Superfatting & Sugar. Wait! What?!?


First of all, what is superfatting? Superfatting is a common practice among soap makers in which the amount of lye used is reduced to allow some oils to remain unsaponified. This is done both for safety and for adding benefits to the soap. Superfatting allows the soap maker to have a margin of error so that the soap does not come out lye rich which can burn the end product user. If the soap has super fats or excess fats, it means that there are absolutely no traces of lye left in the soap.

Superfatting also adds benefits to soap by allowing the excess fats to remain in the soap as moisturizers and conditioners. A good example is a soap made entirely of coconut oil. The saponified product, called sodium cocoate, is so good at cleaning that it can strip all of your natural oils from your skin and leave it feeling dry and irritated. However, if you superfat the soap, or reduce the amount of lye so that only 80 percent of the coconut oil is saponified, the remaining 20 percent of the coconut oil acts as a conditioner that counteracts the drying effects of the sodium cocoate.

In our Surf-N-Suds mariners soap, the majority of it is made of coconut oil because sodium cocoate is one of the few sodium salts that will lather in saltwater. However, because prolonged exposure to the sun and sea can be damaging to the skin, we purposely withhold specific oils and shea butter until after saponification to help the skin heal. This is what’s called targeted superfatting. This alone makes our Surf-N-Suds a superior soap for the Salt Life. Yet, we don’t stop there.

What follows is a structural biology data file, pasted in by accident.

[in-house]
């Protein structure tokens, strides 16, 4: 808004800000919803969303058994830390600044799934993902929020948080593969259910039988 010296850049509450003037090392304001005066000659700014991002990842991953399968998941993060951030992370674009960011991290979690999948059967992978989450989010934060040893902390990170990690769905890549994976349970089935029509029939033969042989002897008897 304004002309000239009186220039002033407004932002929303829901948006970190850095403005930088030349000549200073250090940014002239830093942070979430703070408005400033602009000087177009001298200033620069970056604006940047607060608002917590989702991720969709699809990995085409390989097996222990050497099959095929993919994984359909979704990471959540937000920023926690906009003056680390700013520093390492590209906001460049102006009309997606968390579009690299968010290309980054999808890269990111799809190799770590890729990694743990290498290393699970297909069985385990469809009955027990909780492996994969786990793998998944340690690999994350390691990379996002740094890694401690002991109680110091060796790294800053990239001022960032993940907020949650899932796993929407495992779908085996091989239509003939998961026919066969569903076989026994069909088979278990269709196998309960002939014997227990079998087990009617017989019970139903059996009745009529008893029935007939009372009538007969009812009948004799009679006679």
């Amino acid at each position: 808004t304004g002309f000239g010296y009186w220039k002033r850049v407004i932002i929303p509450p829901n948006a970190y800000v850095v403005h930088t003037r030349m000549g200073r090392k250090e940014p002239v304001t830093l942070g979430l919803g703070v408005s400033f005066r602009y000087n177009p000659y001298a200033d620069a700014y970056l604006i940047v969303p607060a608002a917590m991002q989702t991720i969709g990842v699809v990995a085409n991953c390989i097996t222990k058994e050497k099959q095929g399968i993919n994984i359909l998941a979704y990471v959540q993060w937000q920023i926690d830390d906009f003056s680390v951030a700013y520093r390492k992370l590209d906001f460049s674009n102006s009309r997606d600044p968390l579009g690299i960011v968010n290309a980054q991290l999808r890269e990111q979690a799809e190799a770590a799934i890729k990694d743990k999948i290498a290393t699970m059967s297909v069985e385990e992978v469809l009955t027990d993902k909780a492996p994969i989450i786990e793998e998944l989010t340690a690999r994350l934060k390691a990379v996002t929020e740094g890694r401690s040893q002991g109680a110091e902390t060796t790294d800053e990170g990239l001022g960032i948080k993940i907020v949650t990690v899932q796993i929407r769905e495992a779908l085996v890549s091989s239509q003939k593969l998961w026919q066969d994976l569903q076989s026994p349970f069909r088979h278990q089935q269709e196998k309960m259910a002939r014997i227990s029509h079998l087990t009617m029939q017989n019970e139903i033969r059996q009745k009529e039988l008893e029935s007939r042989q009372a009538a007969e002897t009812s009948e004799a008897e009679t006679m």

Another way to add both lather and moisturizing properties to soap is to add a humectant. Humectants are hydrophilic compounds that draw in moisture. The absolute best humectant, in my opinion, is pure raw unfiltered honey. Left on the skin, honey will not only draw moisture to the skin but also has antibiotic properties. I prefer honey in my personal soaps.

The honey also adds lather by increasing the surface tension of soap bubbles. Basically it creates a mild syrup on your skin. When you rinse off, the honey left on your skin continues to draw moisture from the air and when absorbed by your skin, provides nutrients to help your skin cells to repair the damage done by normal everyday exposure.

The overall ideas of superfatting and adding honey is actually just a simple way of making your bar of soap more than just a cleanser. Our all-natural hand made soaps are also like healthy nourishment for your skin.

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